Combining tradition with optimism for the future / Educating young women of character
We trace our roots back to 1912, when Abbot’s Hill was founded on the present site by Alice, Katrine and Mary Baird, advocates of education for girls.
The Baird sisters ran a school in the Malverns and in May 1912 they opened Abbot’s Hill as an independent boarding school for ‘young women of character’.
The School’s Main Building was originally built in 1836 by the paper manufacturer, John Dickinson, as a home for him and his family, and he named it Abbot’s Hill. The Dickinson family founded one of the world’s largest stationery firms of the 19th and 20th centuries. On John Dickinson’s death in 1869, Abbot’s Hill passed to his only surviving son John, and then in 1908 to Sir Arthur Evans. Arthur Evans, the archaeologist and discoverer of Knossos, was John Dickinson’s great-grandson and had spent part of his childhood at Abbot’s Hill. He did not however return to live there but arranged for it to be sold to the Baird sisters.
Over the years, the School has developed and grown in a variety of ways, but the key milestones in its history were in 1969, when St Nicholas House School moved to the Abbot’s Hill site to form the Junior Department, and in 2003, when boarding ceased. However, Abbot’s Hill retains its boarding feel, which is to be seen in the emphasis given to extra-curricular pursuits, the intrinsic importance of pastoral care and the School’s strong sense of community.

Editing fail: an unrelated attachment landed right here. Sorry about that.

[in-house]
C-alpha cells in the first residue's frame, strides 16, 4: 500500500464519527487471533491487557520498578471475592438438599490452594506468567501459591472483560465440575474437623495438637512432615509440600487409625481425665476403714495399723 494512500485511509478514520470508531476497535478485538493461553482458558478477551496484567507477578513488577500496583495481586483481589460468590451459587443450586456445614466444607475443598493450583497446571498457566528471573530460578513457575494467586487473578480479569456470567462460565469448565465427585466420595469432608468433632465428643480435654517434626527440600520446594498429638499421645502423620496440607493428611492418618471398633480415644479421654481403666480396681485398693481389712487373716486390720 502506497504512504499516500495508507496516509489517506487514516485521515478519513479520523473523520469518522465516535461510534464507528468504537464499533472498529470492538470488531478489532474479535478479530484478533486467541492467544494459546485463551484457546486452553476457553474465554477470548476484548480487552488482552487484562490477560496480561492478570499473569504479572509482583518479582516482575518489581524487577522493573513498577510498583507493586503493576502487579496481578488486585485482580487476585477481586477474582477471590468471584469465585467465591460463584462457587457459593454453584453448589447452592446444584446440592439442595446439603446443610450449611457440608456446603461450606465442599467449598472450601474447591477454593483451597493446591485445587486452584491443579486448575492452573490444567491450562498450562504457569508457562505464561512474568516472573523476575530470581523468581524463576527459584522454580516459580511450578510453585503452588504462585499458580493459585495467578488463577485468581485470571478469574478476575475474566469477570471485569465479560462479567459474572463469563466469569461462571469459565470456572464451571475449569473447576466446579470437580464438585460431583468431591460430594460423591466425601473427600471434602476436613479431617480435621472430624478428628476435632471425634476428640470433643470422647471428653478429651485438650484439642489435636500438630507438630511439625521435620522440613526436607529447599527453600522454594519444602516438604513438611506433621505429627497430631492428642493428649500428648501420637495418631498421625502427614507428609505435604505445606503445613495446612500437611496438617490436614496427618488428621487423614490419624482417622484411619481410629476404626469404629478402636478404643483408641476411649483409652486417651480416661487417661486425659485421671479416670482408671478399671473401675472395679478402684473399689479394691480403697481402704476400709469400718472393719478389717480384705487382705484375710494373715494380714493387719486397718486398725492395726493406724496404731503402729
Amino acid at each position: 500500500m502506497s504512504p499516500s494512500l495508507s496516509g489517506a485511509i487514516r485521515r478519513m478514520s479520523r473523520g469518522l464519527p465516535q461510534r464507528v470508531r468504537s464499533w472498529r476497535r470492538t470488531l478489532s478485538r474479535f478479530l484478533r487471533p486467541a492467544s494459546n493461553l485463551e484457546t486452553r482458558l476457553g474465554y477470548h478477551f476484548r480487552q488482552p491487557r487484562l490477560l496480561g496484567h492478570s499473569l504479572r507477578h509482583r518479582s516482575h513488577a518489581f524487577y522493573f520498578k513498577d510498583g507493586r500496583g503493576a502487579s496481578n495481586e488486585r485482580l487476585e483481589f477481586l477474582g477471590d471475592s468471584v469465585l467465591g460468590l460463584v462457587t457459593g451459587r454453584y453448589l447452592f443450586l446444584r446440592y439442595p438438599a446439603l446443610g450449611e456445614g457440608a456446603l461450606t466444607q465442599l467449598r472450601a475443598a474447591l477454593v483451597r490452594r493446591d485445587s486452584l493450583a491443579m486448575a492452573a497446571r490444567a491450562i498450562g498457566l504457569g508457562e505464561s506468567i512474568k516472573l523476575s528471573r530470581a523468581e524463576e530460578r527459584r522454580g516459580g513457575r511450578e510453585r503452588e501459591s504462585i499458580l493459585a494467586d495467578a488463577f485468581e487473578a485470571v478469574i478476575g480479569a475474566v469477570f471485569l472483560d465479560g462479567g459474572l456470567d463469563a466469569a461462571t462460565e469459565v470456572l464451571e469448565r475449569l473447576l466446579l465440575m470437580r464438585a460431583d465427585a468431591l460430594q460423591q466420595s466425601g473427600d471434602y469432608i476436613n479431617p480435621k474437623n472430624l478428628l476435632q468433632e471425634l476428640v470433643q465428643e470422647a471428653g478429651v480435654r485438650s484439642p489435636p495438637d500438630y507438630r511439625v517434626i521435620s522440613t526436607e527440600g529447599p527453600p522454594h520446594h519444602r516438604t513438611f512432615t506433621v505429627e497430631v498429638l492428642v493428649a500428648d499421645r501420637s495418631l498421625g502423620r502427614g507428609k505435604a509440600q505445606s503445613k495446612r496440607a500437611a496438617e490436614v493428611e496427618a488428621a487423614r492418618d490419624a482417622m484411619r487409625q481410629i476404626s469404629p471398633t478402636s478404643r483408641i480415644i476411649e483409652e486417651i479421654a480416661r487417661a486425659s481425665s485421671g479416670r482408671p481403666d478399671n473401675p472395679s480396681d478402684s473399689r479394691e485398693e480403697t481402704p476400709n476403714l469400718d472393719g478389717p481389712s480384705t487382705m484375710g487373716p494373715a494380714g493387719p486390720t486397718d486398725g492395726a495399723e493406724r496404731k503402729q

Notable former pupils include:
The late Lady Joan Stuart-Smith, former Justice of the Peace and created Life President of Abbot’s Hill in 1997
Jane Scott, Duchess of Buccleuch and Queensberry, model
Anne Sorby, MI6 Special Agent involved in the efforts to restore British prestige in the Far East after the fall of Hong Kong
Katharine Elliot, Baroness Elliot of Harwood, public servant and politician
Marilyn Okoro, British 800m and 4 x 400m Athlete
Zara Brownless, BBC Young Apprentice 2011 Winner